Here's the final list:

4 Well of Lost Dreams
4 Sunbeam Spellbomb
2 Behemoth Sledge 
3 Ageless Entity
3 Kavu Titan
4 Quirion Elves
2 Devout Witness
4 Essence Warden
2 Dragonlord Dromoka
2 Sunscorch Regent 
2 Armadillo Cloak 
2 Blessed Alliance 
8 Forest
2 Selesnya Sanctuary
9 Plains
2 Temple of Plenty
1 Blossoming Sands
1 Graypelt Refuge 
2 Solar Tide
1 Fumigate


Thursday, December 7, 2017

More For The Cube

Once again, back to the Garbage Cube. Updated additions are as follows:

From Hour of Devastation-
Fervent Paincaster
Tragic Lesson
Lethal Sting
Ambuscade
God-Pharaoh's Faithful
Graven Abomination

Some of these are pretty obvious: glass-jaw creatures, overcosted effects, but in the case of Lethal Sting, I have an effect that doesn't play nice with the rest of the cube.

From Ixalan-
Sailor of Means
Dive Down
Ancient Brontodon
Emergent Growth
Glorifier of Dusk
Bright Reprisal
Spreading Rot
Blight Keeper
Trove of Temptation
Rowdy Crew
Elaborate Firecannon

Some of these cards aren't as obvious and I think it's coming from, in part, the improvement of the quality of cards. Sure, I haven't heard raves about Ixalan as a draft set, but that doesn't mean the card quality hasn't improved, just that the synergies in this set aren't as robust as Llorwyn, another tribal set, was. (Personal theory: 4 creature types isn't enough to make it work and even then, tribal generally works best in constructed).

Other cards, like Trove of Temptation, are clearly just awful and need workarounds to be good.

I may have to shift some of these cards; evaluation isn't my strongest suit. But for now, this is what I'm adding.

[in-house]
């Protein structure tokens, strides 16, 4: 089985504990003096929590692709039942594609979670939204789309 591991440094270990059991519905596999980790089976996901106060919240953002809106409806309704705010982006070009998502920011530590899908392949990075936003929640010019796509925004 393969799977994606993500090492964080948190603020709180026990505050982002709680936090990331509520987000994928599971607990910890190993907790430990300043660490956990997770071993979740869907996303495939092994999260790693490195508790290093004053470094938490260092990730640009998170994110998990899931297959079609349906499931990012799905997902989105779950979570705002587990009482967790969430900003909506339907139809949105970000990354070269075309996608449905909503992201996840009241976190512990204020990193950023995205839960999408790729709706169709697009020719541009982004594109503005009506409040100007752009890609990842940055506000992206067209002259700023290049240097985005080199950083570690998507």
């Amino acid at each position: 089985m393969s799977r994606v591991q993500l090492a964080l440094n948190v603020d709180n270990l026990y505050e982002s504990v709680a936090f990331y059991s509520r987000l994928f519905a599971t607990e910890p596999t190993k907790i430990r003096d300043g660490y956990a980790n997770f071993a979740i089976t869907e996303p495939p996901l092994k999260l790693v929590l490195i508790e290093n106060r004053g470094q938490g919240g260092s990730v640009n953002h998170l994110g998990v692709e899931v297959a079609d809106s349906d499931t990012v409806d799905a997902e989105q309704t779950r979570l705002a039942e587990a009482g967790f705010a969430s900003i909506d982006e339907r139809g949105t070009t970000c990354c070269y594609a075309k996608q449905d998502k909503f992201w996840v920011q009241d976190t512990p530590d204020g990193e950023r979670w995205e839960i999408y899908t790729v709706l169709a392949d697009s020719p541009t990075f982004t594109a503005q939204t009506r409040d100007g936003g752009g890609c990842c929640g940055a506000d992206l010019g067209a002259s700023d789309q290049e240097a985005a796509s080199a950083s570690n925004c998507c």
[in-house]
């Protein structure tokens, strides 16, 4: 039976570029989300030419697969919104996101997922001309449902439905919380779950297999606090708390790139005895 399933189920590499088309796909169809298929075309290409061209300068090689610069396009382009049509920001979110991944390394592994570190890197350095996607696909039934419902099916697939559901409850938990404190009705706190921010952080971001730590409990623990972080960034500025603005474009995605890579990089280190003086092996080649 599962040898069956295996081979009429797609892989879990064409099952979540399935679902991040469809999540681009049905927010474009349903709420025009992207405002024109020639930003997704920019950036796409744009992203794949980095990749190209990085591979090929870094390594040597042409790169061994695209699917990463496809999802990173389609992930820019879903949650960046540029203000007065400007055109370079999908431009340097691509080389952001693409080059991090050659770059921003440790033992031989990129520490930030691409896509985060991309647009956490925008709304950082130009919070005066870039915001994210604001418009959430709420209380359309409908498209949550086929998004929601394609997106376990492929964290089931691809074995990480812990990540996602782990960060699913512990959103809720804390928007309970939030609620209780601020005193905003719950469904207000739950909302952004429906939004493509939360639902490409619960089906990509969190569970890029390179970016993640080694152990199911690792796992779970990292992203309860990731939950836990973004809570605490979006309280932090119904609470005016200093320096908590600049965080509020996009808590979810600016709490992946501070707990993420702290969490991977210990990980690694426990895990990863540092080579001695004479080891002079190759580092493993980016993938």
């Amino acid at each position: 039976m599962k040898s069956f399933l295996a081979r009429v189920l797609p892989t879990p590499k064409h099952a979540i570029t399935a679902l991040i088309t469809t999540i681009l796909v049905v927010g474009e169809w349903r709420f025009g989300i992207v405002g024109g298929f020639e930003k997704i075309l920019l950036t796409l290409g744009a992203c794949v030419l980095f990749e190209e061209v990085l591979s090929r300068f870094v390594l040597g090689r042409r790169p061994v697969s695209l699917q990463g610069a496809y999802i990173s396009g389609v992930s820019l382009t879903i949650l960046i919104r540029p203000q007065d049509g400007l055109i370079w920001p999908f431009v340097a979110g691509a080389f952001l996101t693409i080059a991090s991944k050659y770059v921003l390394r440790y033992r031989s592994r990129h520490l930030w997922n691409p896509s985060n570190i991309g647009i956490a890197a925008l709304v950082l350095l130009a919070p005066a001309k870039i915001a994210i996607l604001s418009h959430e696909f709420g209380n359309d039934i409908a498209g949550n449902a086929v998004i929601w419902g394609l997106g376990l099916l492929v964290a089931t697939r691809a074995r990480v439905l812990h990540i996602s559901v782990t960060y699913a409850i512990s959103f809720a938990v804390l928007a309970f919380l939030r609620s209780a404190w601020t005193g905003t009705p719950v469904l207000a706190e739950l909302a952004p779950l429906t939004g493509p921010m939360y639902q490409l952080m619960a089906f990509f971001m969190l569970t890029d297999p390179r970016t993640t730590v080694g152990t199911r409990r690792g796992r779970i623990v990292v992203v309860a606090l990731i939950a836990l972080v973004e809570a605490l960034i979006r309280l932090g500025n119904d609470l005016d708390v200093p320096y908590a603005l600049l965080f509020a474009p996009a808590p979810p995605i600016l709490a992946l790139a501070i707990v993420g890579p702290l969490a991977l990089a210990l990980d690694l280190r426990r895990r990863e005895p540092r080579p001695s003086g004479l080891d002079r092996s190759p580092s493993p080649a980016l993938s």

Tuesday, December 5, 2017

Thinkin' That You're Big

After playing a few games against Matt on Monday, he took a look at Hope.

"I like what you've got going on here," he said.

So what do I have going on here, exactly?

Well, I think it's got a nice curve happening, with the deck nicely front loaded to the 1-3 CC spot, but some nice bombs going at 5+.

Against Matt's deck that wanted to give opponents creatures and make them suffer via Batwing Brume, I actually won out, something I don't often do against that deck.

I've also been testing a single Sunscorch Regent, for similar reasons. The card that has been standing out as unhelpful: Sword of Light and Shadow.

It just never seems to be useful when I need it. Plus, my creatures don't have much in the way of "enter the battlefield" effects, so returning creatures to hand isn't as awesome as I'd like. I'm thinking another Regent might be in order.

I've also added one Fumigate, because after the lessons learned with I Hate It When That Happens To Me,  know that a Fumigate can be REALLY awesome.

Still, I want to keep the Solar Tides in, because they can take on the decks that go wide with a lot of tokens, and leave me with some giant monsters.

Or, if all there are are giant monsters, I can destroy them, equip a tiny elf and go to town. Either way, I like my options.

But what to do about the Sword....

A second Sunscorch Regent is an obvious choice and probably wouldn't be a bad idea. It wouldn't disrupt the curve much and another threat is always a good thing.

Part of me, though, wants to run Deathgorge Scavenger. Because dinosaurs.

I know, I know: consistency is better than power in most of my decks. But dinosaurs!


Thursday, November 30, 2017

Show You The Score

When I play Jason, this is often what I deal with. Look at this insanity. Karn, Silver Golem, Mycosynth Lattice, Howling Mine. He's about to drop a Hellkite Tyrant and steal all my stuff.

And the only thing standing in the way of all that is Devout Witness. Even then, I didn't get my play right, hitting Karn instead of the Lattice. Jason just ran me over with 6/6 woke artifacts.

Still, practice makes perfect, right?